Now I'm going to answer the BIG question: "Why do they keep showing the film "The Sound of Music" every Christmas?" The answer to this is that when people sit down to their Thanksgiving or Christmas dinner and they put on their plate all sorts of different foodstuffs like meat, dead chickens or turkeys, vegetables, cranberry sauce and everything else you can think of, can you image how many chemical messages your brain has to send to deal with all that? Millions! So what happens is that as soon as they've had their dinner, they sit in the chair and snore. Digesting food is an exhausting process, so the reason they keep showing the same film is that nobody has actually managed to see the end of it!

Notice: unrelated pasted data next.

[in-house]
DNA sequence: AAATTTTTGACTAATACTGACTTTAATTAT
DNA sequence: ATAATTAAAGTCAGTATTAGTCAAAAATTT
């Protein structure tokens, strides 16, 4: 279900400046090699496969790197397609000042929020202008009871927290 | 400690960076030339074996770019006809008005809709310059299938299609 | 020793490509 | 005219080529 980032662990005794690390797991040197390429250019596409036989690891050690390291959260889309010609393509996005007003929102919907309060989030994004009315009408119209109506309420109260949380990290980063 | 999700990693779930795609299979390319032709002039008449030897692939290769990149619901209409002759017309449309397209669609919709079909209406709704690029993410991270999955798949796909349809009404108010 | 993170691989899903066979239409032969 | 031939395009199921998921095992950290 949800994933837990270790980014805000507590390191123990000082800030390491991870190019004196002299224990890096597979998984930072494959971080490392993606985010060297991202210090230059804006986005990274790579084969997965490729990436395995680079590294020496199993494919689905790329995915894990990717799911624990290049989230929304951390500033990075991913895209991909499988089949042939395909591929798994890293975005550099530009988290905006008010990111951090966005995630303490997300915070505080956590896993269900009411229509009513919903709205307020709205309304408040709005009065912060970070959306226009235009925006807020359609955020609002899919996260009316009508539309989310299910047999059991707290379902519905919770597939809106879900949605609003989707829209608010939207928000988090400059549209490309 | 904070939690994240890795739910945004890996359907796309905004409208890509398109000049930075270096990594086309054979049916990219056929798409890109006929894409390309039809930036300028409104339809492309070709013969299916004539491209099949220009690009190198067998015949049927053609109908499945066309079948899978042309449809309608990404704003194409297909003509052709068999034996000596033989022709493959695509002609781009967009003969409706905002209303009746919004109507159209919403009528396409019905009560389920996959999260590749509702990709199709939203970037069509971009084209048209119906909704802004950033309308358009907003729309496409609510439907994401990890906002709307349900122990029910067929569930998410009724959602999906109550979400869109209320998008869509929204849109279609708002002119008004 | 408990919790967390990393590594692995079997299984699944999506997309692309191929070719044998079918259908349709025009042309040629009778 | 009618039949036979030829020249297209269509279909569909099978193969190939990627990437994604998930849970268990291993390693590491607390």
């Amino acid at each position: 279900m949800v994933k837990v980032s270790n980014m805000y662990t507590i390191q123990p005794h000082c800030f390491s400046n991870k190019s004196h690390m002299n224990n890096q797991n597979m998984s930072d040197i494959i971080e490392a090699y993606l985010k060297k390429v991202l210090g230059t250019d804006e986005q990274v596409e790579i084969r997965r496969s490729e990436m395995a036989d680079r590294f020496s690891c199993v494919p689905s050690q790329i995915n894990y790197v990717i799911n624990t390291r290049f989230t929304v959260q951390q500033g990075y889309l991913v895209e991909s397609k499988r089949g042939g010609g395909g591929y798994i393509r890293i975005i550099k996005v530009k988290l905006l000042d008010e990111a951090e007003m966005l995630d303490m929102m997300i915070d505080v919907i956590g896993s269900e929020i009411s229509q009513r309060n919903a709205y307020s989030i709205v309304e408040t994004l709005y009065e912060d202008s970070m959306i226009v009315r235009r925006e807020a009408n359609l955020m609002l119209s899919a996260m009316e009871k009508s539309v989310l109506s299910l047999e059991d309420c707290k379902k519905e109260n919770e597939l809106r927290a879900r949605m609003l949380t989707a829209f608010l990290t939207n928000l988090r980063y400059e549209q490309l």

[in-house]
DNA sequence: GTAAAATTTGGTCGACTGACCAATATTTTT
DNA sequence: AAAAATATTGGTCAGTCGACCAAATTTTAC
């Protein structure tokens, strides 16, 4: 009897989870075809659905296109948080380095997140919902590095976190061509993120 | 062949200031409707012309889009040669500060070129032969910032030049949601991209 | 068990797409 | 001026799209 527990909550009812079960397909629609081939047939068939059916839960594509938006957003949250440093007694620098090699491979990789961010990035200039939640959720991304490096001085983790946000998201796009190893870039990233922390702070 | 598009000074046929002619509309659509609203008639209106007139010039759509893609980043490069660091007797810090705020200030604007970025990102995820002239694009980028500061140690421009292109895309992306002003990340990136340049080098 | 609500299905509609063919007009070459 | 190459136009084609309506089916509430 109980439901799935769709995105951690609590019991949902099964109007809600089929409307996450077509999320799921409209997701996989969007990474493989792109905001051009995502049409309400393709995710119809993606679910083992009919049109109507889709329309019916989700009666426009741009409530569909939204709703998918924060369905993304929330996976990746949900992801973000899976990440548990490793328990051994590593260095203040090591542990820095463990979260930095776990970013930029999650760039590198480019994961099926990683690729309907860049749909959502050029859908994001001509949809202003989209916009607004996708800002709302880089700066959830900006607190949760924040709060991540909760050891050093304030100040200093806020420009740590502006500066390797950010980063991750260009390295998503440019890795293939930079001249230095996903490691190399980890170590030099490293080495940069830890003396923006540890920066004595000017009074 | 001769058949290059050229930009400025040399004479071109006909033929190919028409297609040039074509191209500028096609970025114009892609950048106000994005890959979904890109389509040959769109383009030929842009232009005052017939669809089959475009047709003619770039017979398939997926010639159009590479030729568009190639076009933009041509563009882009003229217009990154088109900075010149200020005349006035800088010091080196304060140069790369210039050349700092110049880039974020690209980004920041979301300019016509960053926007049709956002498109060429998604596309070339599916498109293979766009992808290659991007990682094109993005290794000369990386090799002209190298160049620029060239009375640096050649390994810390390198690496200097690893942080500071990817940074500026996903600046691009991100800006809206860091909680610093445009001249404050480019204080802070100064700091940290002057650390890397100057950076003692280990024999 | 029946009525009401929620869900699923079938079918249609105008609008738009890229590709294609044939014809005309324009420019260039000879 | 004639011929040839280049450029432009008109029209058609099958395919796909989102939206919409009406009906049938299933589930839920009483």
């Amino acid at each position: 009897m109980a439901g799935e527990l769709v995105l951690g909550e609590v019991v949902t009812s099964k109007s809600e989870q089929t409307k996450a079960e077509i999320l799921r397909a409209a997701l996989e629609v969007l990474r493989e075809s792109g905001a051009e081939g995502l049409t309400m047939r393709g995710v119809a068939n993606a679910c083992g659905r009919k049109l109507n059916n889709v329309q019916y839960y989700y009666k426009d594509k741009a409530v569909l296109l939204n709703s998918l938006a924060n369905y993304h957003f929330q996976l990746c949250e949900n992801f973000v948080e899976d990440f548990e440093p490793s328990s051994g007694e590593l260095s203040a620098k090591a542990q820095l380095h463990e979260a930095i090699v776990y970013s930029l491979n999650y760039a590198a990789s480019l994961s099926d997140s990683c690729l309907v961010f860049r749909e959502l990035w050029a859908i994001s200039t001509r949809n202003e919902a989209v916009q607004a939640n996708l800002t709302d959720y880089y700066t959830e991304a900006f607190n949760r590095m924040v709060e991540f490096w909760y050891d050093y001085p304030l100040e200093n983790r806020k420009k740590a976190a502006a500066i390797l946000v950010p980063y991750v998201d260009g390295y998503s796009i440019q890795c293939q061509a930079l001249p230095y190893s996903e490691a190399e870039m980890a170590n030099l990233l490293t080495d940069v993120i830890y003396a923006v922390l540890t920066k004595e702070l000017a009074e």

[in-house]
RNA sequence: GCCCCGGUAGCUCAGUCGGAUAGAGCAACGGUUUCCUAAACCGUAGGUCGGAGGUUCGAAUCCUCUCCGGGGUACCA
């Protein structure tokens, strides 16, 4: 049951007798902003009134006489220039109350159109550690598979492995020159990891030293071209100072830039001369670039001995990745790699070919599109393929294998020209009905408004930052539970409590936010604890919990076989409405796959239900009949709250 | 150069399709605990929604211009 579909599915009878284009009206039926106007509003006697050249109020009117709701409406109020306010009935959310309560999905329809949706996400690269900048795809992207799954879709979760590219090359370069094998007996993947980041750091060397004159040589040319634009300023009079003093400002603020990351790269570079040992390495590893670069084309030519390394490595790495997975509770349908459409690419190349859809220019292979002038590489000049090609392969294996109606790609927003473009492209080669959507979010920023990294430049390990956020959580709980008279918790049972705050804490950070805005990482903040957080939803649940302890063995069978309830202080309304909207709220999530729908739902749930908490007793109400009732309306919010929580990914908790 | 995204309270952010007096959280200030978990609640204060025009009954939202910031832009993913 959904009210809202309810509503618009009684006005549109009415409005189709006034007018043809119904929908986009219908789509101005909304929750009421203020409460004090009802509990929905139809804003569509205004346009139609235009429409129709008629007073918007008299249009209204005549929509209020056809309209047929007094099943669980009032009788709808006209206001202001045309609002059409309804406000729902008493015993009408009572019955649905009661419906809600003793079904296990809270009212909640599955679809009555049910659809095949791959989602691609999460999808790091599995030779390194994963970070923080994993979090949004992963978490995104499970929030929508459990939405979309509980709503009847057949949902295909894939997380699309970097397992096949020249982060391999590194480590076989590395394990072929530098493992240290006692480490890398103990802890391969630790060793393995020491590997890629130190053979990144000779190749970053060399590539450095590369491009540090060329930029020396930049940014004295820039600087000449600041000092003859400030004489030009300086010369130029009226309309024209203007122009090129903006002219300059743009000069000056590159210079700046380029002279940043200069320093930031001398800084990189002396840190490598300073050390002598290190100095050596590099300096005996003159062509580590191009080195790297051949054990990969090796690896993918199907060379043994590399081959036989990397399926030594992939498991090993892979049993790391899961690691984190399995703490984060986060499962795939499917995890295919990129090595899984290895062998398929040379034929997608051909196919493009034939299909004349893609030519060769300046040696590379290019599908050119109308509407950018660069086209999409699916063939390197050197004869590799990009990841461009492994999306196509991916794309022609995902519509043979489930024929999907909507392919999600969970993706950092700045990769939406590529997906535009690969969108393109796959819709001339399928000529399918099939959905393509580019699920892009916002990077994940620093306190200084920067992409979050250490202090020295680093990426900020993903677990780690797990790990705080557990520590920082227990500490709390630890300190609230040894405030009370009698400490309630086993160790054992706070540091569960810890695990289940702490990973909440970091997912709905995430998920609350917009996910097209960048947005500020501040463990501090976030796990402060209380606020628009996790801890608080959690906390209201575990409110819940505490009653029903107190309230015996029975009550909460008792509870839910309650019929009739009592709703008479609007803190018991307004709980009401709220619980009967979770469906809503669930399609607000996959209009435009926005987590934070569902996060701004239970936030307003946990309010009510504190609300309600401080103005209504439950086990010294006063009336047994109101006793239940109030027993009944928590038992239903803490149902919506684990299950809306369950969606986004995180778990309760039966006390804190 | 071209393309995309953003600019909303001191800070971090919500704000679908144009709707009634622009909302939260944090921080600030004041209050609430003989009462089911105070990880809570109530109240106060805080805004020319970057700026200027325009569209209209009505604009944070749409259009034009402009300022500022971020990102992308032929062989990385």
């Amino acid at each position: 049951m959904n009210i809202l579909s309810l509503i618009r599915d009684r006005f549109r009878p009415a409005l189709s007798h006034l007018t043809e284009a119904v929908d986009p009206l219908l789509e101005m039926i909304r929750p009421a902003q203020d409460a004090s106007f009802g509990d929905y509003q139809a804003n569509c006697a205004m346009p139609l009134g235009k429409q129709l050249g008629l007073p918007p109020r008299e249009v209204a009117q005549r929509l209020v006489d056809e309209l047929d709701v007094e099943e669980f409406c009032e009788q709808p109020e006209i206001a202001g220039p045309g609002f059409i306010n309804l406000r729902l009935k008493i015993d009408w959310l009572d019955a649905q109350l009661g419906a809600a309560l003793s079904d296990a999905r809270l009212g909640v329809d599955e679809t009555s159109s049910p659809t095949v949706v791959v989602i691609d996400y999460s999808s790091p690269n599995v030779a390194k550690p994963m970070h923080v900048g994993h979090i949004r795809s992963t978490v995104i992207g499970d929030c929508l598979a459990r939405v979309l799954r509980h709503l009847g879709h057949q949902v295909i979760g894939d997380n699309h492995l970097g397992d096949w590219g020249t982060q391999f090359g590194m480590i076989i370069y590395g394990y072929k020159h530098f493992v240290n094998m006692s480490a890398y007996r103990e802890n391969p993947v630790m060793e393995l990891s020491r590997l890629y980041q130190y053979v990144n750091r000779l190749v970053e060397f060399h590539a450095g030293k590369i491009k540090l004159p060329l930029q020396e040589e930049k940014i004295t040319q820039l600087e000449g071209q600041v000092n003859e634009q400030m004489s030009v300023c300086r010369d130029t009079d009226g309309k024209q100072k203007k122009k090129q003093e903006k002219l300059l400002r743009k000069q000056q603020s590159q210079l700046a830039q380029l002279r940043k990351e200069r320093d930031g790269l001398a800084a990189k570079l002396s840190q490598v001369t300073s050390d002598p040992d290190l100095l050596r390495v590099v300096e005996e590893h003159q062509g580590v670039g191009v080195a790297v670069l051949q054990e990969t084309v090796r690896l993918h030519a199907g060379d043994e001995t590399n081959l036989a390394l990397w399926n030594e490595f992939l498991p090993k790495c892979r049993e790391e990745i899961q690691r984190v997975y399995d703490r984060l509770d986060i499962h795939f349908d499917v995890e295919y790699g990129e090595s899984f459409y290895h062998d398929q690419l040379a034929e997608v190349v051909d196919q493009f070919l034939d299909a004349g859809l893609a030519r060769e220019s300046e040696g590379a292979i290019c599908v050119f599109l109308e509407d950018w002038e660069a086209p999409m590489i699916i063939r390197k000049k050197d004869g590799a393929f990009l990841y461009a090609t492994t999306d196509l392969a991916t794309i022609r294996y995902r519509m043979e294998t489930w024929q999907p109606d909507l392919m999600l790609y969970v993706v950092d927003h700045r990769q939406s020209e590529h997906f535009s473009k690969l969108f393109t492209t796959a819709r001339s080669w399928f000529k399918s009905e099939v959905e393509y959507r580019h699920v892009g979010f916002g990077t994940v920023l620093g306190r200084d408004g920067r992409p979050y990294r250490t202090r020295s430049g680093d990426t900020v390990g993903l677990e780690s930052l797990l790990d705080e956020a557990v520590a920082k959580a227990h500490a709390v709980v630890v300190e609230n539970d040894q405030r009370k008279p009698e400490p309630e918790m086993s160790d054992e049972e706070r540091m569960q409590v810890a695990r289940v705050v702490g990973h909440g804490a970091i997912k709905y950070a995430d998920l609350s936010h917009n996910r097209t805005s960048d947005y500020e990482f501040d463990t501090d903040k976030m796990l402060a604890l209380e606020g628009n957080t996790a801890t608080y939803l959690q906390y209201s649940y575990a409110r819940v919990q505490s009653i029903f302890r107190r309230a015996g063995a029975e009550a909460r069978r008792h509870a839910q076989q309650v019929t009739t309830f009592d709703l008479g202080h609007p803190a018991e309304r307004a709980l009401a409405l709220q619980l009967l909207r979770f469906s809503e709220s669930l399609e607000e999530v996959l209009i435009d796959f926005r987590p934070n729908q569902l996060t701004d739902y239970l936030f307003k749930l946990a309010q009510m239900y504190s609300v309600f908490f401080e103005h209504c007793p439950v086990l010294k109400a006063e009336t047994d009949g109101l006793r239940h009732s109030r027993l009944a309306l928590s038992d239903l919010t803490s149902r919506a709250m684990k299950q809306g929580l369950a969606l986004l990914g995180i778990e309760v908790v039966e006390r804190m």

Ideally we should focus our energy on one thing at a time. If you are driving along in your car and you're trying to keep an eye on the baby who is sitting next to you and simultaneously you're trying to eat your sandwich and also talk on the car telephone, your chances of getting confused and going the wrong way are sky high. Better to focus your energies on one thing at a time and this applies to your body too. Now, in view of what I've been saying, you will appreciate that if we eat too much then so much of our vital energy is taken up by the digestive process that our minds get sluggish, and I'm sure most of us, without realising it at the time, have had such experiences in our lives.